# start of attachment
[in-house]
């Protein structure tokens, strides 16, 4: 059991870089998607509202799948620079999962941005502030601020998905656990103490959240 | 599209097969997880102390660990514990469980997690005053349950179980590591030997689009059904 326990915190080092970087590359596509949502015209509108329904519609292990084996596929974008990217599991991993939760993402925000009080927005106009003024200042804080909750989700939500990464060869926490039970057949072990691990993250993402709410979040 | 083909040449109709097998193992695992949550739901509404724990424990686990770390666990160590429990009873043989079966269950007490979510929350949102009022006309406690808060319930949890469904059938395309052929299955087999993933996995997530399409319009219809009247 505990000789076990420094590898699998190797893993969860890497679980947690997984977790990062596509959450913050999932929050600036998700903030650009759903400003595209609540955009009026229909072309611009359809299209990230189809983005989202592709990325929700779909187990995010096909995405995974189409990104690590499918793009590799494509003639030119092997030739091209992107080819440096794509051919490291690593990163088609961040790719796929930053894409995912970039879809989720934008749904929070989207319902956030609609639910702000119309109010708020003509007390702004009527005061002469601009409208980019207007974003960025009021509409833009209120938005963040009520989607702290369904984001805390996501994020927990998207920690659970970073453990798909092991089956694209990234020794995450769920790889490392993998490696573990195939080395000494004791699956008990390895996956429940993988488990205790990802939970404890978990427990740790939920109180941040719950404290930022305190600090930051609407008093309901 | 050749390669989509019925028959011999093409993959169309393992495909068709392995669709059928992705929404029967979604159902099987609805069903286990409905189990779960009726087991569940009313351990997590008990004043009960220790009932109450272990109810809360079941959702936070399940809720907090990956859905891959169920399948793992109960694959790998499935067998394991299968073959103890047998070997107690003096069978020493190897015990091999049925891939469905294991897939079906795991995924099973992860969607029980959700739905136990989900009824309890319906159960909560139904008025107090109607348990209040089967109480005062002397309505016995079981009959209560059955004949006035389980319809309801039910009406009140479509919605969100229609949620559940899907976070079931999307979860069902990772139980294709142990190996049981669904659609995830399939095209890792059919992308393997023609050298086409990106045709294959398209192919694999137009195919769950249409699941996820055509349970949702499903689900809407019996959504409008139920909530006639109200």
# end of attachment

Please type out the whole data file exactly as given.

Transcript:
[in-house]
């Protein structure tokens, strides 16, 4: 059991870089998607509202799948620079999962941005502030601020998905656990103490959240 | 599209097969997880102390660990514990469980997690005053349950179980590591030997689009059904 326990915190080092970087590359596509949502015209509108329904519609292990084996596929974008990217599991991993939760993402925000009080927005106009003024200042804080909750989700939500990464060869926490039970057949072990691990993250993402709410979040 | 083909040449109709097998193992695992949550739901509404724990424990686990770390666990160590429990009873043989079966269950007490979510929350949102009022006309406690808060319930949890469904059938395309052929299955087999993933996995997530399409319009219809009247 505990000789076990420094590898699998190797893993969860890497679980947690997984977790990062596509959450913050999932929050600036998700903030650009759903400003595209609540955009009026229909072309611009359809299209990230189809983005989202592709990325929700779909187990995010096909995405995974189409990104690590499918793009590799494509003639030119092997030739091209992107080819440096794509051919490291690593990163088609961040790719796929930053894409995912970039879809989720934008749904929070989207319902956030609609639910702000119309109010708020003509007390702004009527005061002469601009409208980019207007974003960025009021509409833009209120938005963040009520989607702290369904984001805390996501994020927990998207920690659970970073453990798909092991089956694209990234020794995450769920790889490392993998490696573990195939080395000494004791699956008990390895996956429940993988488990205790990802939970404890978990427990740790939920109180941040719950404290930022305190600090930051609407008093309901 | 050749390669989509019925028959011999093409993959169309393992495909068709392995669709059928992705929404029967979604159902099987609805069903286990409905189990779960009726087991569940009313351990997590008990004043009960220790009932109450272990109810809360079941959702936070399940809720907090990956859905891959169920399948793992109960694959790998499935067998394991299968073959103890047998070997107690003096069978020493190897015990091999049925891939469905294991897939079906795991995924099973992860969607029980959700739905136990989900009824309890319906159960909560139904008025107090109607348990209040089967109480005062002397309505016995079981009959209560059955004949006035389980319809309801039910009406009140479509919605969100229609949620559940899907976070079931999307979860069902990772139980294709142990190996049981669904659609995830399939095209890792059919992308393997023609050298086409990106045709294959398209192919694999137009195919769950249409699941996820055509349970949702499903689900809407019996959504409008139920909530006639109200």